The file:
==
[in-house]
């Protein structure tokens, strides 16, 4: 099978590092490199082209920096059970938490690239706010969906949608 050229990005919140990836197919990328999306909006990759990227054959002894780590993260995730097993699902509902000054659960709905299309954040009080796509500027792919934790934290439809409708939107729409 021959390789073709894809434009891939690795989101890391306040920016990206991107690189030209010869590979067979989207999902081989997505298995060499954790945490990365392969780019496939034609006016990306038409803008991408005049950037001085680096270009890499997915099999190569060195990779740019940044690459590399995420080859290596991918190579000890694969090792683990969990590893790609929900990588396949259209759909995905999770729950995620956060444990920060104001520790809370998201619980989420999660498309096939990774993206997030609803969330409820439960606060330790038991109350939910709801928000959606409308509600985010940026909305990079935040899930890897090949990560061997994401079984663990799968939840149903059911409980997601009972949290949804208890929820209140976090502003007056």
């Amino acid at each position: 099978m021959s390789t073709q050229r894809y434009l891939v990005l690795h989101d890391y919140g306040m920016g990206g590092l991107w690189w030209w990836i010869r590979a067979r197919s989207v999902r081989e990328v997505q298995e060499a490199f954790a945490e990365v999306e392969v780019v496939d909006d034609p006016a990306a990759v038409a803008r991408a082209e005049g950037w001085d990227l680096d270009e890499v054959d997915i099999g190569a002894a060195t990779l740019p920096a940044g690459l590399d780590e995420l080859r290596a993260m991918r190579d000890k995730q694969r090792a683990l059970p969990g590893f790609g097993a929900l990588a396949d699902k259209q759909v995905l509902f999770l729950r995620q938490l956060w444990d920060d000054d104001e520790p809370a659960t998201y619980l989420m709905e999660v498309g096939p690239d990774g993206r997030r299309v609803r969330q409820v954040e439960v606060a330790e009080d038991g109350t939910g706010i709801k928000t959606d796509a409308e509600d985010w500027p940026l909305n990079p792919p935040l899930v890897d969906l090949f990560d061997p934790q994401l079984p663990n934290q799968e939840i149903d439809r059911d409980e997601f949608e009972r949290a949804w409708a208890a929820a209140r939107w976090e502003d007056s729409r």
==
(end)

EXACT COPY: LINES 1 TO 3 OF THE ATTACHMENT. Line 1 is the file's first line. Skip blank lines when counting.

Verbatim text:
[in-house]
């Protein structure tokens, strides 16, 4: 099978590092490199082209920096059970938490690239706010969906949608 050229990005919140990836197919990328999306909006990759990227054959002894780590993260995730097993699902509902000054659960709905299309954040009080796509500027792919934790934290439809409708939107729409 021959390789073709894809434009891939690795989101890391306040920016990206991107690189030209010869590979067979989207999902081989997505298995060499954790945490990365392969780019496939034609006016990306038409803008991408005049950037001085680096270009890499997915099999190569060195990779740019940044690459590399995420080859290596991918190579000890694969090792683990969990590893790609929900990588396949259209759909995905999770729950995620956060444990920060104001520790809370998201619980989420999660498309096939990774993206997030609803969330409820439960606060330790038991109350939910709801928000959606409308509600985010940026909305990079935040899930890897090949990560061997994401079984663990799968939840149903059911409980997601009972949290949804208890929820209140976090502003007056």
């Amino acid at each position: 099978m021959s390789t073709q050229r894809y434009l891939v990005l690795h989101d890391y919140g306040m920016g990206g590092l991107w690189w030209w990836i010869r590979a067979r197919s989207v999902r081989e990328v997505q298995e060499a490199f954790a945490e990365v999306e392969v780019v496939d909006d034609p006016a990306a990759v038409a803008r991408a082209e005049g950037w001085d990227l680096d270009e890499v054959d997915i099999g190569a002894a060195t990779l740019p920096a940044g690459l590399d780590e995420l080859r290596a993260m991918r190579d000890k995730q694969r090792a683990l059970p969990g590893f790609g097993a929900l990588a396949d699902k259209q759909v995905l509902f999770l729950r995620q938490l956060w444990d920060d000054d104001e520790p809370a659960t998201y619980l989420m709905e999660v498309g096939p690239d990774g993206r997030r299309v609803r969330q409820v954040e439960v606060a330790e009080d038991g109350t939910g706010i709801k928000t959606d796509a409308e509600d985010w500027p940026l909305n990079p792919p935040l899930v890897d969906l090949f990560d061997p934790q994401l079984p663990n934290q799968e939840i149903d439809r059911d409980e997601f949608e009972r949290a949804w409708a208890a929820a209140r939107w976090e502003d007056s729409r």